It seems that very soon Facebook users will be able to express their emotions in relations to their people’s status updates via reactions. The “Reaction” buttons will replace the “Like” really soon. This change comes after Mark Zuckerberg’s company wanted to introduce a “Dislike” button on Facebook but renounced the idea after thinking about the catastrophic potential it would have among insecure users, such as teenagers.
The Sixth “Yay” Emoji Didn’t Make the Cut
Facebook has been experimenting with six new emotions. Unfortunately only five of them will be released to the general public because one of them, a “yay” emoji that featured closed eyes and rosy cheeks (something similar to the emoticon that results when inputting ^ _ ^ to Facebook) was considered not clear enough and was not understood universally by the testing sample.
While it may be possible that Facebook is working with primates that are not able to understand more than five basic emotions, and a “yay” one was just too much for the universal consumer, there is another underlying problem that has not been addressed properly.
Why Do We Need So Many Emojis And Buttons In Order To Express Basic Human Emotions?
While it is admirable that Facebook is trying more and more to bring people together, and make them communicate with each other with ease, people should not restrict themselves to the pushing of a button if they feel like the resulting emoji does not convey the entire message that they want to send.
The “Wow”, “Angry”, “Haha”, “Love” and “Sad” buttons that will soon be featured for Facebook’s general public were devised after more and more people reported to the social media platform that the “Like” button is just not enough for them,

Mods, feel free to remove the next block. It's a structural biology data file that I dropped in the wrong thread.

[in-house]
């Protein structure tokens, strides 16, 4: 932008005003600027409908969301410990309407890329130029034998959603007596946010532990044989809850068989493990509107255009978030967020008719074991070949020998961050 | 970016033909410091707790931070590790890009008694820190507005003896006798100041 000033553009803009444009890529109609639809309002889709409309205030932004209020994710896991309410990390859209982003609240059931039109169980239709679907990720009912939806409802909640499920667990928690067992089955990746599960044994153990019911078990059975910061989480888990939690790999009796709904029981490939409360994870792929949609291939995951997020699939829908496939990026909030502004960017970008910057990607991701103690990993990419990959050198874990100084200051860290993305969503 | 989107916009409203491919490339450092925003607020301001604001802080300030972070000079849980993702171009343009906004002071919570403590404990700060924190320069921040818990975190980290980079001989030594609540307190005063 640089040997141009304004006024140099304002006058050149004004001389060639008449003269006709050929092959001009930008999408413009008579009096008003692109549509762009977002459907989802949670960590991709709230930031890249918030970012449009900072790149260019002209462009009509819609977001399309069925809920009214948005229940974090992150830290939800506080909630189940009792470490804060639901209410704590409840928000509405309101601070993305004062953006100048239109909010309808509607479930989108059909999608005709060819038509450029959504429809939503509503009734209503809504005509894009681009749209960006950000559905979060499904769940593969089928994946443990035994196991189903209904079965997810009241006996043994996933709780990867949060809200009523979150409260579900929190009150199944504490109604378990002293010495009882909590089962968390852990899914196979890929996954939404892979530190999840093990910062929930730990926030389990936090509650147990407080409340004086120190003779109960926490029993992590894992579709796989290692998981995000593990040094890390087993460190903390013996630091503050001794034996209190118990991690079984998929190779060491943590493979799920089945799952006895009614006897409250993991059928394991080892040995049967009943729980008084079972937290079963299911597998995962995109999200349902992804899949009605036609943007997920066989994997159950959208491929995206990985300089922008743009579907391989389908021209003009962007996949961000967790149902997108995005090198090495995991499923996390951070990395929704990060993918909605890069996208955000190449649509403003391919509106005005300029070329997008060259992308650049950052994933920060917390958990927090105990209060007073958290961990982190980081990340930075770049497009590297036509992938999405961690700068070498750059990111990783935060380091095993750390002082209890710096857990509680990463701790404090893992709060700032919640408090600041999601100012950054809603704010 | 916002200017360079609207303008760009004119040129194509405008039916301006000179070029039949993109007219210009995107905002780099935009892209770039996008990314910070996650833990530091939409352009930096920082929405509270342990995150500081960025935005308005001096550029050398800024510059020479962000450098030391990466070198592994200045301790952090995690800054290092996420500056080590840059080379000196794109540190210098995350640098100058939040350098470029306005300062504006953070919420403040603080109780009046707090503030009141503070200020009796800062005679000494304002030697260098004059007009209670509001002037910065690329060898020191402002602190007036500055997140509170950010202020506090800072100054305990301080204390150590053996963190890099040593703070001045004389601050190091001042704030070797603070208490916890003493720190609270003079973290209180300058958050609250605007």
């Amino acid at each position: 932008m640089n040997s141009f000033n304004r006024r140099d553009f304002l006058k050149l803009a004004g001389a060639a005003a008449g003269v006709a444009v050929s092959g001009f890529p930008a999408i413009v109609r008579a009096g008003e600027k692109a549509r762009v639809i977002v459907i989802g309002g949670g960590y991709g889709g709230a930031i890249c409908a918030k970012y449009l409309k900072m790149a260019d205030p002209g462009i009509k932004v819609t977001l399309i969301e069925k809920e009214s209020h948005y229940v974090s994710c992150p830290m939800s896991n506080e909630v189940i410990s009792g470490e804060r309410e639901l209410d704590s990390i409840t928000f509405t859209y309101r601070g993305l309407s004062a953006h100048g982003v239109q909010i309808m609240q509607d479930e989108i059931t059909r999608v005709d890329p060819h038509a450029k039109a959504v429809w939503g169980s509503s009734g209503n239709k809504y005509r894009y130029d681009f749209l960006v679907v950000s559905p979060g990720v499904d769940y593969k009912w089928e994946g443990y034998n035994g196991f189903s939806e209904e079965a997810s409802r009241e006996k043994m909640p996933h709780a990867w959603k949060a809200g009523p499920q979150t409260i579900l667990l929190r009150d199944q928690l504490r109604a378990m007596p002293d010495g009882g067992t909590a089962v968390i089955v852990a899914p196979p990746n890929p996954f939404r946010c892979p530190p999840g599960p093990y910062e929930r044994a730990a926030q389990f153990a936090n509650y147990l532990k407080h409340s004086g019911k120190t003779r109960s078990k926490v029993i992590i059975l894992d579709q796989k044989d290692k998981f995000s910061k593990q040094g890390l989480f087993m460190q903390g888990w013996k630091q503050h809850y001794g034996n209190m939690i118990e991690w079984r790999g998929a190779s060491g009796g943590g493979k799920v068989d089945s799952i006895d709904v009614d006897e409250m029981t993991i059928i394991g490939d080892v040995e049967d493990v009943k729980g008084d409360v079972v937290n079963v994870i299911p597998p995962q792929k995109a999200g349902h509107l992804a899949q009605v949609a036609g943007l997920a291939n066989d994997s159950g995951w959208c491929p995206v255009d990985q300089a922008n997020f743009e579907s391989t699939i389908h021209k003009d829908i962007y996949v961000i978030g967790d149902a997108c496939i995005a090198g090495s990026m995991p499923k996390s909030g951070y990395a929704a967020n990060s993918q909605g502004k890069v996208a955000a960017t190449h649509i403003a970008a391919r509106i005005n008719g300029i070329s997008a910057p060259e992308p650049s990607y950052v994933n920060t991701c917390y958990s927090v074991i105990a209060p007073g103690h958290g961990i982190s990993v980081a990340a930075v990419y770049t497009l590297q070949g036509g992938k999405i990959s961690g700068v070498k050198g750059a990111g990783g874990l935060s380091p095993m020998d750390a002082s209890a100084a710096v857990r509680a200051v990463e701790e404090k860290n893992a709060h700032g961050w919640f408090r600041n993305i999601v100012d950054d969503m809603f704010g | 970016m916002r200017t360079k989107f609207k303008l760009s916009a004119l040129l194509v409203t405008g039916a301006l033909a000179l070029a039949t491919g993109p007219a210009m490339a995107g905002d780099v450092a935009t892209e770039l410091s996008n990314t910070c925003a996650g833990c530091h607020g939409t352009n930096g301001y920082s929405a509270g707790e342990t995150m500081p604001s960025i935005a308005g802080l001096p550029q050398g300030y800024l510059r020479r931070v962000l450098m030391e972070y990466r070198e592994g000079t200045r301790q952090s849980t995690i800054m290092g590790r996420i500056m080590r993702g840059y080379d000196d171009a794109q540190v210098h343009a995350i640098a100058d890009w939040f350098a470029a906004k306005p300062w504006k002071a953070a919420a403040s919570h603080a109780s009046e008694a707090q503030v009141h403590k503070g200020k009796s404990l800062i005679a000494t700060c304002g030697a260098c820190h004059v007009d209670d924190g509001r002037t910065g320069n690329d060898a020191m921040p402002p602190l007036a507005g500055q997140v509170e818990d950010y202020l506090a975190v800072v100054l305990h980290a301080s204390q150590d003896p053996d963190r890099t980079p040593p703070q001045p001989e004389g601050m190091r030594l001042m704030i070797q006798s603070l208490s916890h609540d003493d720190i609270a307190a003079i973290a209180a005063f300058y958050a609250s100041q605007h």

The example of the “Spot, my lovely 17 years old Golden Retriever passed away this morning” status update example was given. People were “forced” to press like even though they didn’t actually like the message conveyed in the status update. A “Dislike” button wouldn’t have helped much, either, because then it would mean that the user disliked the fact that Spot’s owner spread the news of the pet’s demise on Facebook rather than cry alone in a corner.
This is what prompted Facebook into creating more buttons that could show a wider array of emotions. And while the company’s effort is to be appreciated, the question remain, why didn’t the people who thought the “Like” button inappropriate just comment on the status sharing their “wide array of emotions” with the user, instead of complaining of the limits that the “Like” button has.
It just seems that while the “Reaction” buttons will replace the “Like” one, people will just forget how to express their emotions in their own words and just use the animated pictograms instead. Facebook will boost sales even more if it would start a 3 D printing company and sell the emojis to the universal public
Image source: www.meshbetter.com